Thursday, March 29, 2007

Panda Bear - Person Pitch

I didn't hear this until just recently. I was skeptical, but after seeing it praised on a couple messageboards I visit and its very high rating on Pitchfork (yes, I still go to that place occasionally), I decided to give it a chance.

I've listened to it a couple times now and my impression is that it's a very agreeable, fun record. The whole thing is filled with bizarro world, gregorian chant-like takes on 60's nostalgia. "Bros" is the definite highlight, with its incredibly simple but infectious melody that takes its time to develop and twist its way into your skull. There are some weaker, more indulgent tracks like "Search for Delicious" that meander without really going anywhere in particular. Still, the sound of the whole album is very unique but it also immediately evokes fond memories in anyone who's ever heard a Beach Boys record (which is pretty much everyone).

There's no question that Person Pitch is infectious. My concern is that there's not an overwhelming amount of depth to it. The Pitchfork review mentions that it draws its repetition and sense of dynamics heavily from dance music. It also mentions a bunch of "microhouse" artists as a big influence, whatever the hell microhouse is. And no, I don't care.

I risk being closed-minded here, but I've never really understood dance music. There's absolutely nothing wrong with making music fun or danceable, sure, but I don't see the point of making music that's only intent is to be danced to. I don't really get where the artistry or skill comes in there. It's formulaic and it seems to emphasize being technically sound over being an actual musician.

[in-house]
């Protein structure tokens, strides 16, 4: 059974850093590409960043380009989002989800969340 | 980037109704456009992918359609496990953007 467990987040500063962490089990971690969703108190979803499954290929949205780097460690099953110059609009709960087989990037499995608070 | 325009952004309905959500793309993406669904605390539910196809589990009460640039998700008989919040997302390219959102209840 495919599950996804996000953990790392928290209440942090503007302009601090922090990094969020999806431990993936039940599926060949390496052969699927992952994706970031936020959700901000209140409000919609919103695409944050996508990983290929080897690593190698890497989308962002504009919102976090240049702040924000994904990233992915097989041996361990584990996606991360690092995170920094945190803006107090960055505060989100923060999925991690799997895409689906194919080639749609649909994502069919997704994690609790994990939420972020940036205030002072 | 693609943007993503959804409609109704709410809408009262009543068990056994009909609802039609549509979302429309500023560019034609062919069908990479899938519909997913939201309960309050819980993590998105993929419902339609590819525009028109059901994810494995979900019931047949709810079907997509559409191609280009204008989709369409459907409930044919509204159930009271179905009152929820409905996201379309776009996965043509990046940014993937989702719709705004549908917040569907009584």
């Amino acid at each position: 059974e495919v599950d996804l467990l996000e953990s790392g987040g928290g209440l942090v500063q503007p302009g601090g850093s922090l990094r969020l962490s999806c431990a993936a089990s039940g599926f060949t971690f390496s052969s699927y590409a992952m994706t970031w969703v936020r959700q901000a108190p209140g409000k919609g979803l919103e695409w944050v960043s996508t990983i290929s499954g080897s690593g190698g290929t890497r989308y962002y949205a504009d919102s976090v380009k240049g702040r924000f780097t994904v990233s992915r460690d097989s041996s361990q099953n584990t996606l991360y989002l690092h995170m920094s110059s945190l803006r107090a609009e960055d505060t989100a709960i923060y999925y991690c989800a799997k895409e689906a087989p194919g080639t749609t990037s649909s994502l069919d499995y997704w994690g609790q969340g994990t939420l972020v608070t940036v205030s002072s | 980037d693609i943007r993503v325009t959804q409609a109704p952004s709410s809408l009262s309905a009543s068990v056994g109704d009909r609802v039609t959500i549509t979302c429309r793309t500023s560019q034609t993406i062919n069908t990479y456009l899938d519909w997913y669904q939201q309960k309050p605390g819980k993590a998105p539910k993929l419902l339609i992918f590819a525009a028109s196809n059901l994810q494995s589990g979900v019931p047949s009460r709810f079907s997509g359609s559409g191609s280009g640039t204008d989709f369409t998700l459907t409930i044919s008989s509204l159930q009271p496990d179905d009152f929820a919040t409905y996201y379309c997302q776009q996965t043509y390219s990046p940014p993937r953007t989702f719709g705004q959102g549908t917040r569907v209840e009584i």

So when this pretty minimal, predictable approach is applied to something like Beach Boys' melodies that were infinitely more complex in their original form, it irks me. It seems that a lot of popular music today has had an increasing amount of fixation on nostalgia, specifically 60's stuff. That's fine, but it tends to either just rehash what its emulating completely but miss the essential spark of the original or take some part of the sound to simplify and deconstruct.

And I think that's missing a lot of what made stuff like the Beach Boys good in the first place. Of course when Brian Wilson produced Pet Sounds, he wanted a great sounding record. But he also wanted to make something that sounded both very complex and completely innocent and unforced. He wanted something that could be memorable and grab people's attention right at the start but still hold up after many listens.

I'm not saying that Person Pitch should be compared to Pet Sounds, just that a lot of what makes Pet Sounds a great record is that Brian Wilson was willing to encompass many different ideas that maybe seemed a little contradictory at first in order to find his ideal sound. Person Pitch, like a lot of stuff today, has one aesthetic (albeit a good one), and just takes it to its logical conclusion. That sound is put in the forefront and made much important than the music contained within. It's fun while it lasts, but there's no contradiction - there's nothing to dig into. It's some pleasant bits of noise and then it's over.

And maybe that's ok. But in my mind, it's what separates great music from just good music. I want to see more musicians not be content to stick with just one idea or asethetic, and be good artists who challenge themselves to come up with something original and timeless. I really don't believe that, despite its 9.4 review at Pitchfork, many people are going to be talking about Person Pitch in five years.

1 comment:

Carla said...

Thanks for writing this.